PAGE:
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14 CFR 91.119 - Minimum safe altitudes: General.
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§ 91.119 Minimum safe altitudes: General.
Except when necessary for takeoff or landing, no person may operate
an aircraft below the following altitudes:
(a)Anywhere. An altitude allowing, if a power unit fails, an emergency
landing without undue hazard to persons or property on the surface.
(b)Over congested areas. Over any congested area of a city, town, or
settlement, or over any open air assembly of persons, an altitude of 1,000
feet above the highest obstacle within a horizontal radius of 2,000 feet of
the aircraft.
(c)Over other than congested areas. An altitude of 500 feet above the
surface, except over open water or sparsely populated areas. In those cases,
the aircraft may not be operated closer than 500 feet to any person, vessel,
vehicle, or structure.
(d)Helicopters, powered parachutes, and weight-shift-control
aircraft. If the operation is conducted without hazard to persons or property
on the surface -
(1) A helicopter may be operated at less than the minimums prescribed in
paragraph (b) or (c) of this section, provided each person operating
the helicopter complies with any routes or altitudes specifically prescribed
for helicopters by the FAA; and
(2) A powered parachute or weight-shift-control aircraft may be operated
at less than the minimums prescribed inparagraph (c) of this section.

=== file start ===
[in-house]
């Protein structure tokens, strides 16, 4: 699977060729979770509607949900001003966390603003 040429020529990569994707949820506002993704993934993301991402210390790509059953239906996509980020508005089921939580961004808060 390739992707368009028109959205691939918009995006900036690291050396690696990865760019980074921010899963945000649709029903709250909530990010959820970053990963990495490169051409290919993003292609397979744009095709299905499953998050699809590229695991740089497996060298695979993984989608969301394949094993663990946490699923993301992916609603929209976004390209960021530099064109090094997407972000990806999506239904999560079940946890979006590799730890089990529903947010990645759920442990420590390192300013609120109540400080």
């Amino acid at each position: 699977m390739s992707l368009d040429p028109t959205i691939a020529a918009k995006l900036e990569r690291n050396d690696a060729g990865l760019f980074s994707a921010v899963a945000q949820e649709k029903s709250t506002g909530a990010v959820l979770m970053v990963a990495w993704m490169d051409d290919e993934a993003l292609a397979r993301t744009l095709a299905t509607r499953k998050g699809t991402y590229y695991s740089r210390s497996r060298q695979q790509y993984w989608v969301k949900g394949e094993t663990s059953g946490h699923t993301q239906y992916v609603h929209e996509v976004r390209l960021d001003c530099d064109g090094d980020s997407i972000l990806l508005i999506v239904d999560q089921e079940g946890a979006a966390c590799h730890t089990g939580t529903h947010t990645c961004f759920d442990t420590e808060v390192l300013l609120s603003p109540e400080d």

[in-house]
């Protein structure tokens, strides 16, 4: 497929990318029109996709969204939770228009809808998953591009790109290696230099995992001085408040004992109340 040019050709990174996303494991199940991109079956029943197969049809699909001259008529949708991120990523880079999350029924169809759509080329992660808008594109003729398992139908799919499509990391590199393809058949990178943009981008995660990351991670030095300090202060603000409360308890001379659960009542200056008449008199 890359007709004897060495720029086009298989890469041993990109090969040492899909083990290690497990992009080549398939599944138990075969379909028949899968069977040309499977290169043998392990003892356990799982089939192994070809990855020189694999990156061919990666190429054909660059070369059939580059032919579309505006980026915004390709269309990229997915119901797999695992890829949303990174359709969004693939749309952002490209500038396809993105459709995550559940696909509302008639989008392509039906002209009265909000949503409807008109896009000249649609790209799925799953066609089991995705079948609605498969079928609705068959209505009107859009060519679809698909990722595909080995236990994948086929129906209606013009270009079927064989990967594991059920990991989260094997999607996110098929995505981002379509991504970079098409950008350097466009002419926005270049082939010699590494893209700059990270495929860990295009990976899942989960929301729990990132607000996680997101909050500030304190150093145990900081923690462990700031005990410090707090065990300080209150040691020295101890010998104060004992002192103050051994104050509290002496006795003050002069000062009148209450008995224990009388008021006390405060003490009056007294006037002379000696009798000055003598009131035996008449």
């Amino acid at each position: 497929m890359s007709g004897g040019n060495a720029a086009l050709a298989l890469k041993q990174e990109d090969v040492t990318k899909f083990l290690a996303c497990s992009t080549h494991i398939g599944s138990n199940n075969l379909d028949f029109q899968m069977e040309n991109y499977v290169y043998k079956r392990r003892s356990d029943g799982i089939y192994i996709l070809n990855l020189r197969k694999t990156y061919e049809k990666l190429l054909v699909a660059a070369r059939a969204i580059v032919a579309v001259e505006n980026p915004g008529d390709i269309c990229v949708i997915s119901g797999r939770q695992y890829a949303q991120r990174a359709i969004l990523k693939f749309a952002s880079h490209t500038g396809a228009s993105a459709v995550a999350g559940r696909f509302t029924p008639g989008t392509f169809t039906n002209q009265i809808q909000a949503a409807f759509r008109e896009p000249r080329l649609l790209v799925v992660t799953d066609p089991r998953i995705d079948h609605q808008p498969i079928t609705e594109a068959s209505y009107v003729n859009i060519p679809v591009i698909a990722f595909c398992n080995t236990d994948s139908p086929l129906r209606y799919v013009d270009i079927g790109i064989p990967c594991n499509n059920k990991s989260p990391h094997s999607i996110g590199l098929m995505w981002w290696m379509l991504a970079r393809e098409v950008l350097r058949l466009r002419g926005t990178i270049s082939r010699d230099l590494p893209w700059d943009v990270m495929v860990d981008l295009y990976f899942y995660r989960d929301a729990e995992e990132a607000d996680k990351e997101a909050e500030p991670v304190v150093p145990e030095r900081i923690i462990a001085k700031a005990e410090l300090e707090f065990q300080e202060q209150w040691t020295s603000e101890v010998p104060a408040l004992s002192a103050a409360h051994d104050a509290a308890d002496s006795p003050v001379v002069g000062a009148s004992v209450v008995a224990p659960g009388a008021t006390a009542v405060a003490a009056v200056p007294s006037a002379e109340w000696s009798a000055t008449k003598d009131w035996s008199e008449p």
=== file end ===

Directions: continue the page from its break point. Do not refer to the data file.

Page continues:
3.1.11 Minimum safe heights— Except when necessary for taking-off or landing or except by permission from the
appropriate Air Traffic Control Unit, aircraft shall into be flown—

(a) over the congested areas of cities, towns, or settlements or over an open-air assembly of
persons unless at such a height as will permit in the event of an emergency arising, a landing to be
made without undue hazard to persons or property on the surface; this height shall into be less than
300 metres (1,000 feet) above the highest obstacle within a radius of 600 metres (2,000 feet) from
the aircraft;
(b) elsewhere than as specified in clause (a) above, at a height less than 150 metres (500 feet)
above the ground or water.

3.1.1.1. Notwithstanding anything contained in 3.1.1., the Director-General may, by order in writing, permit, subject
to such conditions and restrictions as he may deem fit to impose, any aircraft engaged in aerial spraying or crop

OPERATIONS CIRCULAR 5 OF 2008 Subject: Low Level Flying by Helicopters


Helicopters are called upon to undertake role specific work such as aerial photography, aerial
surveys etc where they are required to fly low over areas which may be densely populated. It has
been reported that many helicopters while undertaking these missions descend below prescribed
altitude and fly at these ultra low altitudes for prolonged durations. Not only does this
compromise flight safety and endanger the lives of people in that area, but also, inadvertently
invades the privacy of private properties, causing them anguish and unnecessary disturbances.
Aircraft Rules categorically states that a helicopter is to maintain minimum 1000 feet AOL if
flying over populated areas and 500 feet AOL if flying over water or unpopulated areas. While it
is appreciated that the accuracy of maintaining such a vertical separation may get affected due to
undulating terrain at some places, it is the responsibility of the pilot to maintain prescribed
separation nevertheless. A pilot must make adequate use of Radio Altimeter. Alternately a pilot
must cater for such errors while calculating the minimum height to fly and ensure that helicopter
remains above the minimum prescribed altitude at all times. Helicopter Operators are to ensure